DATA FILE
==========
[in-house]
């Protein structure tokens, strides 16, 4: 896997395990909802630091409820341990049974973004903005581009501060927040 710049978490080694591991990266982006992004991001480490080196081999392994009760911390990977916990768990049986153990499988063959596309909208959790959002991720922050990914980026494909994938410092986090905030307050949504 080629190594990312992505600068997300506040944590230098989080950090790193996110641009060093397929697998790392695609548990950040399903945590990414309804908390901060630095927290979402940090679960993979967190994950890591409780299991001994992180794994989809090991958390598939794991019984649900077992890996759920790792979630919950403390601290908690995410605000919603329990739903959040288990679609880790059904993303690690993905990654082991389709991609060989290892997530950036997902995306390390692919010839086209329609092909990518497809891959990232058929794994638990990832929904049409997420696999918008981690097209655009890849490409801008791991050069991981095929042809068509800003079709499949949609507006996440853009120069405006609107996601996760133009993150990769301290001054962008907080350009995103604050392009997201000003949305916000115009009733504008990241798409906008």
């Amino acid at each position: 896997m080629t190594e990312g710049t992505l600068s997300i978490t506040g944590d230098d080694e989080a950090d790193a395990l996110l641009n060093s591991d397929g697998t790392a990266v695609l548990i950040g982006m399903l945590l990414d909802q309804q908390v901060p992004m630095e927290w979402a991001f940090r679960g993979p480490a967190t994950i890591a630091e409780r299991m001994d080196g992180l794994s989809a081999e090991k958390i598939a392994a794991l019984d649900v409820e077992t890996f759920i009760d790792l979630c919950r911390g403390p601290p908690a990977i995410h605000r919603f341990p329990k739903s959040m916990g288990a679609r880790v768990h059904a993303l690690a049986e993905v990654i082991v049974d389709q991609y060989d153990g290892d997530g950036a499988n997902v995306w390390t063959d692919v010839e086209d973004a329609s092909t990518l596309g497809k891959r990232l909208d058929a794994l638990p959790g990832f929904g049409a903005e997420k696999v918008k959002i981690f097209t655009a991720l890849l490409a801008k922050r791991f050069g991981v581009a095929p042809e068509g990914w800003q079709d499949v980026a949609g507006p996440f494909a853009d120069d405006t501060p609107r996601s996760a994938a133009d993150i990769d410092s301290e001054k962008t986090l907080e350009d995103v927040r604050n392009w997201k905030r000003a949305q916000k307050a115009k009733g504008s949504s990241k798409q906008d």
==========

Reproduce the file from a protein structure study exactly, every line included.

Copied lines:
[in-house]
């Protein structure tokens, strides 16, 4: 896997395990909802630091409820341990049974973004903005581009501060927040 710049978490080694591991990266982006992004991001480490080196081999392994009760911390990977916990768990049986153990499988063959596309909208959790959002991720922050990914980026494909994938410092986090905030307050949504 080629190594990312992505600068997300506040944590230098989080950090790193996110641009060093397929697998790392695609548990950040399903945590990414309804908390901060630095927290979402940090679960993979967190994950890591409780299991001994992180794994989809090991958390598939794991019984649900077992890996759920790792979630919950403390601290908690995410605000919603329990739903959040288990679609880790059904993303690690993905990654082991389709991609060989290892997530950036997902995306390390692919010839086209329609092909990518497809891959990232058929794994638990990832929904049409997420696999918008981690097209655009890849490409801008791991050069991981095929042809068509800003079709499949949609507006996440853009120069405006609107996601996760133009993150990769301290001054962008907080350009995103604050392009997201000003949305916000115009009733504008990241798409906008």
């Amino acid at each position: 896997m080629t190594e990312g710049t992505l600068s997300i978490t506040g944590d230098d080694e989080a950090d790193a395990l996110l641009n060093s591991d397929g697998t790392a990266v695609l548990i950040g982006m399903l945590l990414d909802q309804q908390v901060p992004m630095e927290w979402a991001f940090r679960g993979p480490a967190t994950i890591a630091e409780r299991m001994d080196g992180l794994s989809a081999e090991k958390i598939a392994a794991l019984d649900v409820e077992t890996f759920i009760d790792l979630c919950r911390g403390p601290p908690a990977i995410h605000r919603f341990p329990k739903s959040m916990g288990a679609r880790v768990h059904a993303l690690a049986e993905v990654i082991v049974d389709q991609y060989d153990g290892d997530g950036a499988n997902v995306w390390t063959d692919v010839e086209d973004a329609s092909t990518l596309g497809k891959r990232l909208d058929a794994l638990p959790g990832f929904g049409a903005e997420k696999v918008k959002i981690f097209t655009a991720l890849l490409a801008k922050r791991f050069g991981v581009a095929p042809e068509g990914w800003q079709d499949v980026a949609g507006p996440f494909a853009d120069d405006t501060p609107r996601s996760a994938a133009d993150i990769d410092s301290e001054k962008t986090l907080e350009d995103v927040r604050n392009w997201k905030r000003a949305q916000k307050a115009k009733g504008s949504s990241k798409q906008d």